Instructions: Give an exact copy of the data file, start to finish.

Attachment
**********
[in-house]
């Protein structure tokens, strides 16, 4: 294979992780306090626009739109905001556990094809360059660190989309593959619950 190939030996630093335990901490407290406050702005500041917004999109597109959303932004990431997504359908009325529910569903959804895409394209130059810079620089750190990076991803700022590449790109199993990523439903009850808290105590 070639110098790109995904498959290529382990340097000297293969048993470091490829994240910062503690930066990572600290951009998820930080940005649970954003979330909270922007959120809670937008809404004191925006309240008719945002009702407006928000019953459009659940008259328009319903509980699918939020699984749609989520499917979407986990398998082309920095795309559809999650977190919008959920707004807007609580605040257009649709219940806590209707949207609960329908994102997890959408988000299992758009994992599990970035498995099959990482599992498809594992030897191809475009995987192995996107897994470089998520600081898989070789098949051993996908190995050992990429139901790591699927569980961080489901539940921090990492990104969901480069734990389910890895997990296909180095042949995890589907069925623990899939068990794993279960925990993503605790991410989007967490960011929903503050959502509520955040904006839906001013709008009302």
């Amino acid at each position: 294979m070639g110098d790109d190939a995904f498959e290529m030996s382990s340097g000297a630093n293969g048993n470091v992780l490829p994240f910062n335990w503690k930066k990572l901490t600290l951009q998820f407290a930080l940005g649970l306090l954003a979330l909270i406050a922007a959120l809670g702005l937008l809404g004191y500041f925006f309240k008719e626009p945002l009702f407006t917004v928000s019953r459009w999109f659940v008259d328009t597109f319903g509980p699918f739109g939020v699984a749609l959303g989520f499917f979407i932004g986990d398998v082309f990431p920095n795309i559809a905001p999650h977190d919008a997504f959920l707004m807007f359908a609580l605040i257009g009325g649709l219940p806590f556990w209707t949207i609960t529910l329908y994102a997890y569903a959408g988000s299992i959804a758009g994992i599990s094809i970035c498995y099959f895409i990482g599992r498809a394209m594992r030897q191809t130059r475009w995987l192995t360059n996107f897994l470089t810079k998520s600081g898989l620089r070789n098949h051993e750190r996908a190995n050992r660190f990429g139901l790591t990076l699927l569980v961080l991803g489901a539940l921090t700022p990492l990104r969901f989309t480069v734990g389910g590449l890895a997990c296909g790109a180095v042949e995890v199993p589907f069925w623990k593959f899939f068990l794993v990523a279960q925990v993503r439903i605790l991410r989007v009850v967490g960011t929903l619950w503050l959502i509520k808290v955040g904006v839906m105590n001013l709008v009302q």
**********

[in-house]
């Protein structure tokens, strides 16, 4: 294979992780306090626009739109905001556990094809360059660190989309593959619950 190939030996630093335990901490407290406050702005500041917004999109597109959303932004990431997504359908009325529910569903959804895409394209130059810079620089750190990076991803700022590449790109199993990523439903009850808290105590 070639110098790109995904498959290529382990340097000297293969048993470091490829994240910062503690930066990572600290951009998820930080940005649970954003979330909270922007959120809670937008809404004191925006309240008719945002009702407006928000019953459009659940008259328009319903509980699918939020699984749609989520499917979407986990398998082309920095795309559809999650977190919008959920707004807007609580605040257009649709219940806590209707949207609960329908994102997890959408988000299992758009994992599990970035498995099959990482599992498809594992030897191809475009995987192995996107897994470089998520600081898989070789098949051993996908190995050992990429139901790591699927569980961080489901539940921090990492990104969901480069734990389910890895997990296909180095042949995890589907069925623990899939068990794993279960925990993503605790991410989007967490960011929903503050959502509520955040904006839906001013709008009302």
């Amino acid at each position: 294979m070639g110098d790109d190939a995904f498959e290529m030996s382990s340097g000297a630093n293969g048993n470091v992780l490829p994240f910062n335990w503690k930066k990572l901490t600290l951009q998820f407290a930080l940005g649970l306090l954003a979330l909270i406050a922007a959120l809670g702005l937008l809404g004191y500041f925006f309240k008719e626009p945002l009702f407006t917004v928000s019953r459009w999109f659940v008259d328009t597109f319903g509980p699918f739109g939020v699984a749609l959303g989520f499917f979407i932004g986990d398998v082309f990431p920095n795309i559809a905001p999650h977190d919008a997504f959920l707004m807007f359908a609580l605040i257009g009325g649709l219940p806590f556990w209707t949207i609960t529910l329908y994102a997890y569903a959408g988000s299992i959804a758009g994992i599990s094809i970035c498995y099959f895409i990482g599992r498809a394209m594992r030897q191809t130059r475009w995987l192995t360059n996107f897994l470089t810079k998520s600081g898989l620089r070789n098949h051993e750190r996908a190995n050992r660190f990429g139901l790591t990076l699927l569980v961080l991803g489901a539940l921090t700022p990492l990104r969901f989309t480069v734990g389910g590449l890895a997990c296909g790109a180095v042949e995890v199993p589907f069925w623990k593959f899939f068990l794993v990523a279960q925990v993503r439903i605790l991410r989007v009850v967490g960011t929903l619950w503050l959502i509520k808290v955040g904006v839906m105590n001013l709008v009302q």